What you need to know
- Apple is being sued by Katrina Parrott, the creator of the iOS app iDiversicons.
- Parrott claims Apple infringed copyright, stealing her idea for emojis with different skin tones.
- Apple says that copyright does not extend to the idea of applying five different skin tones to emojis.
Apple is being sued by the creator of the iOS app iDiversicons over copyright infringement stemming from its use of emojis with different skin colors.
As reported by The Washington Post, Katrina Parrott was invited to Cupertino in 2013, to discuss partnering with Apple on an app based on her idea of emojis with different skin tones. From the report:
Embracing the idea, she launched iDiversicons six months later, allowing users to copy and paste emojis with five distinct skin tones into messages and such. However, things quickly turned sour:
The report says Parrot has filed a lawsuit against Apple:
Apple responded to the report simply by directing the post to its own court filings, which state "copyright does not protect the idea of applying five different skin tones to emoji because ideas are not copyrightable", claiming it developed diverse skin tone emojis on its own, rather than copying Parrott's work. Apple adds emojis regularly to its software, recently adding 217 emojis to iOS 14. There are also a number of third-party apps, including these best emoji apps for iPhone and iPad available to users.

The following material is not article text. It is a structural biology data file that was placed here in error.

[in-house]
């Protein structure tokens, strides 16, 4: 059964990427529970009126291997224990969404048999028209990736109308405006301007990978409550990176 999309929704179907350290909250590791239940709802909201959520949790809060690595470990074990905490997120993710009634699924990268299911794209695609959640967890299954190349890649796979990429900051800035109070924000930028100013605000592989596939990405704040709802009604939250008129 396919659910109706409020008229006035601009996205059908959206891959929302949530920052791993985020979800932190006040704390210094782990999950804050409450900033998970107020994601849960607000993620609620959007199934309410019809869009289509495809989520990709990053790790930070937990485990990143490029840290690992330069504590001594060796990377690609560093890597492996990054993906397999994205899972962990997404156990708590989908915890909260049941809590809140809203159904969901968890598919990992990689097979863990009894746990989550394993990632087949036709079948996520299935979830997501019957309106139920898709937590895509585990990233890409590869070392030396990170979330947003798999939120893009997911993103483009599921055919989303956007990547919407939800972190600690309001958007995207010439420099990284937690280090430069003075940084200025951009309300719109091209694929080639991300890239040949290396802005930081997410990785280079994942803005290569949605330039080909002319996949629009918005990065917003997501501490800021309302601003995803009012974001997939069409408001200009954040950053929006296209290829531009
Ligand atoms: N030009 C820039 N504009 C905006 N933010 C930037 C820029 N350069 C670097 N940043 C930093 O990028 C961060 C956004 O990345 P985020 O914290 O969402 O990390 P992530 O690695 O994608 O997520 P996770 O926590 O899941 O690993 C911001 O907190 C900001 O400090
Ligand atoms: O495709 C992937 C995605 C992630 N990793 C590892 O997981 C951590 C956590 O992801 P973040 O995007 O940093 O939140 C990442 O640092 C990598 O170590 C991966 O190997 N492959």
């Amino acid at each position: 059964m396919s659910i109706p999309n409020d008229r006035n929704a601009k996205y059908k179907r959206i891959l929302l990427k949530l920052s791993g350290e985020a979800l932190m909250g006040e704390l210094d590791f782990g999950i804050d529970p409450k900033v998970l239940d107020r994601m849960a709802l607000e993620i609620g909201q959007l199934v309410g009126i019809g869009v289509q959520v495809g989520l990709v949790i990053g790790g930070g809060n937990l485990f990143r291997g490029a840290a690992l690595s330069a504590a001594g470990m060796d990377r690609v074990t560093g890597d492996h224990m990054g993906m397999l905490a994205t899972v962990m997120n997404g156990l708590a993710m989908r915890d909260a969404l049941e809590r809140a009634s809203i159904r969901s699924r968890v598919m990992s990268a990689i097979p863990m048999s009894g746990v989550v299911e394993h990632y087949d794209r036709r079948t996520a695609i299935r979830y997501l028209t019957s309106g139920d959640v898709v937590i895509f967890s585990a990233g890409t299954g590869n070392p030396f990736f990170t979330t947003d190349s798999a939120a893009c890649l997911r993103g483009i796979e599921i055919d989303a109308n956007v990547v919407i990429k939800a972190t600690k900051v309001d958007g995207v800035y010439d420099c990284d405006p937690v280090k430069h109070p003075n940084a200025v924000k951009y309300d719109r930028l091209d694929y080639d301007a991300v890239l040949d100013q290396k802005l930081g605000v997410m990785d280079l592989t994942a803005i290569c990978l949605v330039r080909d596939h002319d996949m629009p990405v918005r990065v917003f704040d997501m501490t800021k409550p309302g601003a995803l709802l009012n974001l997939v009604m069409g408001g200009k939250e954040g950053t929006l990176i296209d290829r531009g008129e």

One intellectual property attorney told The Post that Parrott's case would be tough to win, as Apple's emojis were not completely identical, and that "the fact that she came up with the idea first is not enough."
Apple has previously been accused of 'sherlocking' features into its own software, notably by software developer Blix, who claim that Sign in with Apple was a rip-off of one of its own features. You can read the full report here.
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Stephen Warwick has written about Apple for five years at iMore and previously elsewhere. He covers all of iMore's latest breaking news regarding all of Apple's products and services, both hardware and software. Stephen has interviewed industry experts in a range of fields including finance, litigation, security, and more. He also specializes in curating and reviewing audio hardware and has experience beyond journalism in sound engineering, production, and design.
Before becoming a writer Stephen studied Ancient History at University and also worked at Apple for more than two years. Stephen is also a host on the iMore show, a weekly podcast recorded live that discusses the latest in breaking Apple news, as well as featuring fun trivia about all things Apple. Follow him on Twitter @stephenwarwick9